Im prepared to pay the cost for you to send me this document. I would be grateful if you could contact me on my email luceyluce@hotmail.com.
I would like to thank you in advance for any kind help you can offer.
I look forward to hearing from you soon.

Thanks,
Lucile Airault

5:01 AM  
Blogger Sans Pantaloons said...

Lucile, Thank you for your kind comments. Further reply by email.

7:17 AM  
Anonymous Kev said...

Brilliant insight and story on the Hamilton Palace and its history. Im from Motherwell and grew up next to the Strathclyde Park (Bothwellhaugh). Have you visited the Dalziel Estate? It is also linked to the Hamiltons. Keep up the good work.

7:20 PM  
Blogger Sans Pantaloons said...

Cheers Kev! No, I haven't visited the Dalziel Estate yet, but maybe I'll take your advice and pay a visit. I believe there are Japanese gardens which will be good to photograph at this time of year!

10:49 PM  
Anonymous Anonymous said...

Interesting blog! Can you tell me where the 1782 Riesener writing table is now? Where did you find that picture of it?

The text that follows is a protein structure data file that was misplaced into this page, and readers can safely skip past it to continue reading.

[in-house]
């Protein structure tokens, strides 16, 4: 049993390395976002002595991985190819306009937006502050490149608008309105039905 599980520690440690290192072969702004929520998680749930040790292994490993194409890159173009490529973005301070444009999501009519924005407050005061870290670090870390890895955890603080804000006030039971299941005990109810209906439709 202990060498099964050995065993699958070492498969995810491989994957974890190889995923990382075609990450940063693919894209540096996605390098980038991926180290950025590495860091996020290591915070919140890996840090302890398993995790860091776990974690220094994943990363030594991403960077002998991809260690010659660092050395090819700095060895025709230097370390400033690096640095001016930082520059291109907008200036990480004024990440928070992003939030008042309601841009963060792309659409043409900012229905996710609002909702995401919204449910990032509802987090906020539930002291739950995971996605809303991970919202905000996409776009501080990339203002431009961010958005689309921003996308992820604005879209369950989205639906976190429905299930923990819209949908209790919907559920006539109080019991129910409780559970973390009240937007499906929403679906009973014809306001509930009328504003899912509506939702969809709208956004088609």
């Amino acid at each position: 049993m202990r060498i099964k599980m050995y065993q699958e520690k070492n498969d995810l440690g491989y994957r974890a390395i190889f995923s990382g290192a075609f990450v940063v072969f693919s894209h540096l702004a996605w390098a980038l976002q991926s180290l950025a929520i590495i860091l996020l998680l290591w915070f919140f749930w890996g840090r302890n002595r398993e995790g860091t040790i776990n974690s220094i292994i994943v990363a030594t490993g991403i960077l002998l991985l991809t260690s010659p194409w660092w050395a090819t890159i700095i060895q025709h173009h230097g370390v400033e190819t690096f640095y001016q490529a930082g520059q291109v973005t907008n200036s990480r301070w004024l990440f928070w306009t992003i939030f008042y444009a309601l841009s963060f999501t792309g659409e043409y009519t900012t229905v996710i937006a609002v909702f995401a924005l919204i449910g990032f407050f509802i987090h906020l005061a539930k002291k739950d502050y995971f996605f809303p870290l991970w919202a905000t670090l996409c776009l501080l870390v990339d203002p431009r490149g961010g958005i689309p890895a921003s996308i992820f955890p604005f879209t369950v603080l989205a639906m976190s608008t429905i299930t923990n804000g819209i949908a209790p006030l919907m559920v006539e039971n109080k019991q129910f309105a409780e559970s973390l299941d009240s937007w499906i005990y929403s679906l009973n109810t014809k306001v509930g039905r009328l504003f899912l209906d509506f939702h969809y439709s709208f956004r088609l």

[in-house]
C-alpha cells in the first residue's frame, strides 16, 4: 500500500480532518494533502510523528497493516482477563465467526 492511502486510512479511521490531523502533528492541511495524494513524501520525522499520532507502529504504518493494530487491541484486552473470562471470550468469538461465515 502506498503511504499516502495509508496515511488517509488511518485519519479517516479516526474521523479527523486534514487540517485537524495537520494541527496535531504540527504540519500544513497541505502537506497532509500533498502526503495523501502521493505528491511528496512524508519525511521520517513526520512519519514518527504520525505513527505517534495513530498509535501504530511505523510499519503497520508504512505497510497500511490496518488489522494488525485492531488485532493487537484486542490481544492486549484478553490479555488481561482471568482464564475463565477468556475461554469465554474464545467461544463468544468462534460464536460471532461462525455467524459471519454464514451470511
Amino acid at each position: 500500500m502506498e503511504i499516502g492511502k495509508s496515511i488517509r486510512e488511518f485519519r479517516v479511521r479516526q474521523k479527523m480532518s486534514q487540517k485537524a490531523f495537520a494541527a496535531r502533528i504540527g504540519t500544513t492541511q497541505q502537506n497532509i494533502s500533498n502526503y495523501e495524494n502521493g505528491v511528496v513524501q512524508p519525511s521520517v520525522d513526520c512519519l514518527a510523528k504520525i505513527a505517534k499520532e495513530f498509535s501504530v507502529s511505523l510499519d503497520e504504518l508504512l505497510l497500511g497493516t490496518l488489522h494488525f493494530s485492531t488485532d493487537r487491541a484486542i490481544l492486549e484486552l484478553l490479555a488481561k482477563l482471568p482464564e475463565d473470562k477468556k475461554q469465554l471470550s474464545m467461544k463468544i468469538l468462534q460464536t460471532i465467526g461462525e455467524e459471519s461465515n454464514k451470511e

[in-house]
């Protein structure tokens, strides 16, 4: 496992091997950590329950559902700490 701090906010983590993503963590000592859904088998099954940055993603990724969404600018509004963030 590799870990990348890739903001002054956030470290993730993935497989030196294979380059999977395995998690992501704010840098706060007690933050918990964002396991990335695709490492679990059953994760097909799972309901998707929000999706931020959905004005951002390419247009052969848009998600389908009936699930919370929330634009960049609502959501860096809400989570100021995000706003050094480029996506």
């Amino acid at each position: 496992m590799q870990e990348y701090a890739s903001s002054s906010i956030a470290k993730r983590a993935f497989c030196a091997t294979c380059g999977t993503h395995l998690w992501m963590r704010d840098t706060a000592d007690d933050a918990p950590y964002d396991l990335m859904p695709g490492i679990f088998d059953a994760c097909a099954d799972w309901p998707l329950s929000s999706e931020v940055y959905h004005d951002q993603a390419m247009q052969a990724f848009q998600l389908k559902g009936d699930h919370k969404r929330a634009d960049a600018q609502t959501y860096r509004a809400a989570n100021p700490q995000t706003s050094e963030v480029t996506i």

11:16 AM  
Blogger Sans Pantaloons said...

Anonymous, thank you for the comment. I believe the writing table is now part of the The Rothschild Collection (The National Trust,) on display at Waddesdon Manor, near Aylesbury, Buckinghamshire, England.
The picture I believe, came from here.
Hope this helps.

3:44 PM  
Blogger Sans Pantaloons said...

Anonymous, a little more on the Hamilton Palace pieces at Waddesdon Manor, here.

5:19 PM  
Blogger Sans Pantaloons said...

Addendum for all:
A further note on the grand black marble fireplaces from the long gallery.
At http://www.dicamillocompanion.com/houses_detail.asp?ID=942
Under the Images tab, one of the fireplaces is listed for sale at Dalva Bros, New York.
http://www.dalvabrothers.com/
I don't know when this info was posted. and I can't find any further information on their website,
but it looks like at least one of the fireplaces is alive and well.
Lang may its lum reek.

6:07 PM  
Anonymous Anonymous said...

Hi there,I enjoy reading through your article post, I wanted to write a little comment to support you and wish you a good continuation. All the best for all your blogging efforts.

7:55 AM  
Blogger Sans Pantaloons said...

Anon, thank you. I have continued my research and may do further posts when time and tide allows.

8:01 AM  

Post a Comment

<< Home